NeweggBusiness will gladly give you money for old IT equipment. Or instead, you can fashion a grunge-era Compaq 486 into a print server. Millennials love sustainability and vintage items; should you turn that old computer into a fully-functional print server for extra style points?
Check that the PC specs meet the super minimal requirements
You just need a Intel 386 CPU or later; 8 MB of system memory; a 3.5-inch floppy drive, and a parallel port—what printers and joysticks plugged in the good ol days before USB.
If you have an extra Ethernet network adapter card, you need that in the PC. Those old 386/486 motherboards have a single PCI slot, and cheap 10/100/1000Mbps Network Adapter will work fine. If you’re working without an Ethernet port, go with a dual RJ-45 server adapter.
Download the drivers and printer server software
Download a NIC driver, and print server software. There are dozens of free choices; Qcontrol from Pcounter is one.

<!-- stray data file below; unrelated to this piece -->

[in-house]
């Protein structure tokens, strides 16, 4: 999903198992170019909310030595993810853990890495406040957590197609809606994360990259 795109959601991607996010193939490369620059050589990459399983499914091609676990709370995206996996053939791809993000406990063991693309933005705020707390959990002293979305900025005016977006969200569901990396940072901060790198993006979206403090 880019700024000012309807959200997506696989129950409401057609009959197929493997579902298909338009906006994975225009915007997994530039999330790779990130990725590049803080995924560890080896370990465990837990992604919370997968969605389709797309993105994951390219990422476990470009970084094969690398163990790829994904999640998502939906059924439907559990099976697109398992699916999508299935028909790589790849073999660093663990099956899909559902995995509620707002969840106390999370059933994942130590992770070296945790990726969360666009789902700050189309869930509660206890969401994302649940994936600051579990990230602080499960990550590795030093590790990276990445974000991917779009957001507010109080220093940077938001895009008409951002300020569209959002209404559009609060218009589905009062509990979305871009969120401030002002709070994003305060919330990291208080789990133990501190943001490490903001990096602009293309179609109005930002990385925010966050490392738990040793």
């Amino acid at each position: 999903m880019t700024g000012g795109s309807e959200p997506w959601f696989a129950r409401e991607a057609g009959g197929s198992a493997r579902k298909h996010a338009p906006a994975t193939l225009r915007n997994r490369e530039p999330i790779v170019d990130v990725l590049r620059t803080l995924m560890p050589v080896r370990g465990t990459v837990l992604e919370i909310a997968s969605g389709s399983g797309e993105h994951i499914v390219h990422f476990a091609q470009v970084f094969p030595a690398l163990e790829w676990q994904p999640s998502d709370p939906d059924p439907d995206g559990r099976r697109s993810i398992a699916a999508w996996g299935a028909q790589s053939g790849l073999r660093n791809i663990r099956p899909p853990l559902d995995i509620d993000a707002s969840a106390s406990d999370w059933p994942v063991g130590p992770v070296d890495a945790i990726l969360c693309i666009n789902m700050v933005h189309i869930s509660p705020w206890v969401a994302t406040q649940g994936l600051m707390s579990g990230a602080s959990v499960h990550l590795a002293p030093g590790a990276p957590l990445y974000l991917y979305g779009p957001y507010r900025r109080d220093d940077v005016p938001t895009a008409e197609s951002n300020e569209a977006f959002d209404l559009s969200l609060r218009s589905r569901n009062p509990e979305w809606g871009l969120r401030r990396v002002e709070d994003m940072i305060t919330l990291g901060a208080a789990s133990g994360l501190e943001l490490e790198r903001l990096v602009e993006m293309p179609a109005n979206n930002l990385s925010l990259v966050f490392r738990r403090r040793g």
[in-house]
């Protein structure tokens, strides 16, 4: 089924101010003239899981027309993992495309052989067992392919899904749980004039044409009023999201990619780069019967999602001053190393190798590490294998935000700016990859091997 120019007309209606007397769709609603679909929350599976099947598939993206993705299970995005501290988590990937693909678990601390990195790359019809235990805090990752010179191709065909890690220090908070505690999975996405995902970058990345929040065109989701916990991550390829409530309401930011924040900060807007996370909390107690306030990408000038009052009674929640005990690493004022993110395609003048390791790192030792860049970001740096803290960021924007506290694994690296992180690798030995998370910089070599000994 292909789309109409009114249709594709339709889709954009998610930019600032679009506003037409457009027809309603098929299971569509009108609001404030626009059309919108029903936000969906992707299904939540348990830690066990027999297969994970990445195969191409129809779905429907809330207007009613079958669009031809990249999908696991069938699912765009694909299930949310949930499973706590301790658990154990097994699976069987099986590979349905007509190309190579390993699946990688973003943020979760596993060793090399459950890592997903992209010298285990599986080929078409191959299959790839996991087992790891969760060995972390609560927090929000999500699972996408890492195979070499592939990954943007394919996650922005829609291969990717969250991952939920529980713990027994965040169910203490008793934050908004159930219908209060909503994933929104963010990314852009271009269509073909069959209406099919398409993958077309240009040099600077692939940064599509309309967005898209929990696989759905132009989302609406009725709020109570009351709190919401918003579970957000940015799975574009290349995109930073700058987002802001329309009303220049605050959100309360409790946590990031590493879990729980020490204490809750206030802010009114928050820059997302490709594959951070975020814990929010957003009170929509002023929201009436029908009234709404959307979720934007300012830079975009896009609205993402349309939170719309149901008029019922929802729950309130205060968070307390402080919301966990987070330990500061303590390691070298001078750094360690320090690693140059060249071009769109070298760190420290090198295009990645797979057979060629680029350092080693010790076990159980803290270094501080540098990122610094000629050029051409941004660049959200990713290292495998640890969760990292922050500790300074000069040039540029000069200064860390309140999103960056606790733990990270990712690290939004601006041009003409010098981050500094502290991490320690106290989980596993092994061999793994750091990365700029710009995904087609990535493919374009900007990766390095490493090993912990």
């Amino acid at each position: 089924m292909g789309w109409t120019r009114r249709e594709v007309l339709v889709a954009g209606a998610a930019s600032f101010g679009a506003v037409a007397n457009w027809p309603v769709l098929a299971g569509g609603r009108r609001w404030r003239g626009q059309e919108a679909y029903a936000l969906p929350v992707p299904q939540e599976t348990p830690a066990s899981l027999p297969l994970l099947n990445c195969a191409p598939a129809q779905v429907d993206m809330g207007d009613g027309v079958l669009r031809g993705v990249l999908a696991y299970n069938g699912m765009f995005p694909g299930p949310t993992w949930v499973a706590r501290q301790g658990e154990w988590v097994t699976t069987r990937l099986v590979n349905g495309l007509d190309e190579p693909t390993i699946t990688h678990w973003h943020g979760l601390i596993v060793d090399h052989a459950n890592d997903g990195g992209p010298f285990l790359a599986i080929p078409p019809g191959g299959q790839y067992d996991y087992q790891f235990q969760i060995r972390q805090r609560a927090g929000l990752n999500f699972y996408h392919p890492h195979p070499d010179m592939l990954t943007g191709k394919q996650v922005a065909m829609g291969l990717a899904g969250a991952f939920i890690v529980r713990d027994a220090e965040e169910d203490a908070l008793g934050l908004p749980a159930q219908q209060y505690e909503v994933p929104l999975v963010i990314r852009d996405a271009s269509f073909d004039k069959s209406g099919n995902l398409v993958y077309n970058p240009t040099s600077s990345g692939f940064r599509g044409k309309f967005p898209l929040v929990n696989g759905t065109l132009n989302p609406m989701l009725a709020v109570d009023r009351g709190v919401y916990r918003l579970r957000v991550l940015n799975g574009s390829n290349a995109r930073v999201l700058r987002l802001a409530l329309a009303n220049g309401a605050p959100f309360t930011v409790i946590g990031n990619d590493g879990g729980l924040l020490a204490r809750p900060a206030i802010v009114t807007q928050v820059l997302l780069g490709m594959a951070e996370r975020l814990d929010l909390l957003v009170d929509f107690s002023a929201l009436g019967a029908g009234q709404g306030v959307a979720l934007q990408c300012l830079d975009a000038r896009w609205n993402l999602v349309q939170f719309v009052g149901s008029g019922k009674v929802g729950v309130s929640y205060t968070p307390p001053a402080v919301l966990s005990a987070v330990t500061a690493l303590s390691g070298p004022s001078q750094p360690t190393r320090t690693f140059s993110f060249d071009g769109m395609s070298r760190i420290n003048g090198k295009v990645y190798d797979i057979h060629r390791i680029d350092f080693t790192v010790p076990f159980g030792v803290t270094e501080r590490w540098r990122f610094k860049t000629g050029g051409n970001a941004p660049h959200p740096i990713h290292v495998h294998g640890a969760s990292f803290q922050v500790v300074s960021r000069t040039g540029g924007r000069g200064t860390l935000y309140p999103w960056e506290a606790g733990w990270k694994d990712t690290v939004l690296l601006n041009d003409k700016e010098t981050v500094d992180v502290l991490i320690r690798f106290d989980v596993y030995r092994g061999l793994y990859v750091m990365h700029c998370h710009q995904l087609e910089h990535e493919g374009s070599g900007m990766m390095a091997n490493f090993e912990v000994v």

You’ll need to un-compress the program files, so have WinZip installed. You’ll need WinImage to make a disk image of the print server driver and copy it onto a medium the old PC can read. Style points if you use a 1.44 MB floppy disk inserted in the A Drive.
Add the drivers to a boot disk
Open WinImage in the command line: C:\winimage\winimage.exe. Drag the files for the NIC driver and print server application into the window. Scan the computer for a file called modules.lrp – drag and drop it in too.
Insert the floppy disk and follow the prompt to write WinImage contents to disk.
Connect the printer to the old PC with a parallel cable. Power on the printer. Boot the PC after inserting the disk with the driver and module files.
Add the printer and server to the network
Go to Control Panel–> printers & fax –> add a printer. You may have to uncheck the Autodetect PnP function. Click Create New Port–>Standard TCP/IP port–>manually add the IP address (192.168.1.252) port name (PrintSrv), and Custom Raw Port number (9100).
Is this a good idea?
In a conventional business sense, not really. Your awesome retro PC print server uses unnecessary energy—especially if it runs 24/7. This is not ideal usage for a 20 year old computer. A low-power sub-$50 network print server does the job at a fraction of the energy intake.
If you have more than one printer in the office, driver uniformity is best practice. If that old PC has Windows 8 or later, running a modern v4 driver should be fine. But best to use it as a server room novelty for the IT team to enjoy.